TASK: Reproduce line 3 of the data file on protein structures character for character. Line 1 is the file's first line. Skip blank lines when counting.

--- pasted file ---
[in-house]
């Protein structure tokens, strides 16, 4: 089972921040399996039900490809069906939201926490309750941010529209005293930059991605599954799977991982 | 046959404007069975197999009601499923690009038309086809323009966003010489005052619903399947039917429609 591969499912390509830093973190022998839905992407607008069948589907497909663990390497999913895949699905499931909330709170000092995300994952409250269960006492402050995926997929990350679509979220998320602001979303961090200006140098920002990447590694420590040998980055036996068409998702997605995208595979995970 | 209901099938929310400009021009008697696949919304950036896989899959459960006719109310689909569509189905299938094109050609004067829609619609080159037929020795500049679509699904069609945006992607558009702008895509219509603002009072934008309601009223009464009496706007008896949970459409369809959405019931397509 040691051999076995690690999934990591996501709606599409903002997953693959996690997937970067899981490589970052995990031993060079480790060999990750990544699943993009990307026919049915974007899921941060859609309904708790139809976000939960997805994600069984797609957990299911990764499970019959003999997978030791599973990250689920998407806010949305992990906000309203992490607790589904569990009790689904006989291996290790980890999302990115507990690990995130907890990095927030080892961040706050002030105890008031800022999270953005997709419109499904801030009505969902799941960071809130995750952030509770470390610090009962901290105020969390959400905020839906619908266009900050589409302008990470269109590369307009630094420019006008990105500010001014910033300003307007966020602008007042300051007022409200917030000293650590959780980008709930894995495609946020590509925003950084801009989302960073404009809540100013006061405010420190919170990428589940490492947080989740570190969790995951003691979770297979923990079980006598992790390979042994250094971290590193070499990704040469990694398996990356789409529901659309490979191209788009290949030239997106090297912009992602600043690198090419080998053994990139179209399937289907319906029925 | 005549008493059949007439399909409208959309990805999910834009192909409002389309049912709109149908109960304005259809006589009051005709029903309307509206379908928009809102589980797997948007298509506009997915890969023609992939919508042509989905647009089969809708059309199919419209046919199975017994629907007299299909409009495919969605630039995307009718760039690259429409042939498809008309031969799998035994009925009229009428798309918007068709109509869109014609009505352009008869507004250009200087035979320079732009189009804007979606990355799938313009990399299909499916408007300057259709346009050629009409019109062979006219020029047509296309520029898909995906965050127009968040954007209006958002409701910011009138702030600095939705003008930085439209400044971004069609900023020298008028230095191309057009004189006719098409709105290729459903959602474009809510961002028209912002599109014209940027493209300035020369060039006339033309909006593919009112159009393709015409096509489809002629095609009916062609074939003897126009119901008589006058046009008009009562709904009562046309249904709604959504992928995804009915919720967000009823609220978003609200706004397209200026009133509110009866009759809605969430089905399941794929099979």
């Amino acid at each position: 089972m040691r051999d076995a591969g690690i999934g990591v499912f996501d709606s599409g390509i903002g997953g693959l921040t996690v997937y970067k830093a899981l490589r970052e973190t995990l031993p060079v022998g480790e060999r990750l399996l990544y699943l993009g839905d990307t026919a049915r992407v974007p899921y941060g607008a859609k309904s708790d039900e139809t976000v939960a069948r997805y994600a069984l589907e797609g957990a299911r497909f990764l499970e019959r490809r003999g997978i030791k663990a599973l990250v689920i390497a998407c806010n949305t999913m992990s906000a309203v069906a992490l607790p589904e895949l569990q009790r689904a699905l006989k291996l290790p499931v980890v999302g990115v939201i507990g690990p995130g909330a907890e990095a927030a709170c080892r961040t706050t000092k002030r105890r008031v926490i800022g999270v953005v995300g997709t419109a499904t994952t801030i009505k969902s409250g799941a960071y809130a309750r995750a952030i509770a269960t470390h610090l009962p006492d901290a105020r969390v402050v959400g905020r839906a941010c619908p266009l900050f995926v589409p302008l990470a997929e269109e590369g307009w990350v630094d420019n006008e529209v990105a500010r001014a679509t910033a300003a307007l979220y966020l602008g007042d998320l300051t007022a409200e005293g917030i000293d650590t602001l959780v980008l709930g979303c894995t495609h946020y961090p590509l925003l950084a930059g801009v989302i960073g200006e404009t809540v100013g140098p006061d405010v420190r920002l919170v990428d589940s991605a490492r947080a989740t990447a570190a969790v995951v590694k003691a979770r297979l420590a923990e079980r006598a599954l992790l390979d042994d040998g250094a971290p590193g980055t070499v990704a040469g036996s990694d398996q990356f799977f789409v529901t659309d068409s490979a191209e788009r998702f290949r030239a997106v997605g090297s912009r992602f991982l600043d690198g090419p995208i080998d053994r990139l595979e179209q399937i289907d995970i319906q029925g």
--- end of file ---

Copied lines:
């Amino acid at each position: 089972m040691r051999d076995a591969g690690i999934g990591v499912f996501d709606s599409g390509i903002g997953g693959l921040t996690v997937y970067k830093a899981l490589r970052e973190t995990l031993p060079v022998g480790e060999r990750l399996l990544y699943l993009g839905d990307t026919a049915r992407v974007p899921y941060g607008a859609k309904s708790d039900e139809t976000v939960a069948r997805y994600a069984l589907e797609g957990a299911r497909f990764l499970e019959r490809r003999g997978i030791k663990a599973l990250v689920i390497a998407c806010n949305t999913m992990s906000a309203v069906a992490l607790p589904e895949l569990q009790r689904a699905l006989k291996l290790p499931v980890v999302g990115v939201i507990g690990p995130g909330a907890e990095a927030a709170c080892r961040t706050t000092k002030r105890r008031v926490i800022g999270v953005v995300g997709t419109a499904t994952t801030i009505k969902s409250g799941a960071y809130a309750r995750a952030i509770a269960t470390h610090l009962p006492d901290a105020r969390v402050v959400g905020r839906a941010c619908p266009l900050f995926v589409p302008l990470a997929e269109e590369g307009w990350v630094d420019n006008e529209v990105a500010r001014a679509t910033a300003a307007l979220y966020l602008g007042d998320l300051t007022a409200e005293g917030i000293d650590t602001l959780v980008l709930g979303c894995t495609h946020y961090p590509l925003l950084a930059g801009v989302i960073g200006e404009t809540v100013g140098p006061d405010v420190r920002l919170v990428d589940s991605a490492r947080a989740t990447a570190a969790v995951v590694k003691a979770r297979l420590a923990e079980r006598a599954l992790l390979d042994d040998g250094a971290p590193g980055t070499v990704a040469g036996s990694d398996q990356f799977f789409v529901t659309d068409s490979a191209e788009r998702f290949r030239a997106v997605g090297s912009r992602f991982l600043d690198g090419p995208i080998d053994r990139l595979e179209q399937i289907d995970i319906q029925g």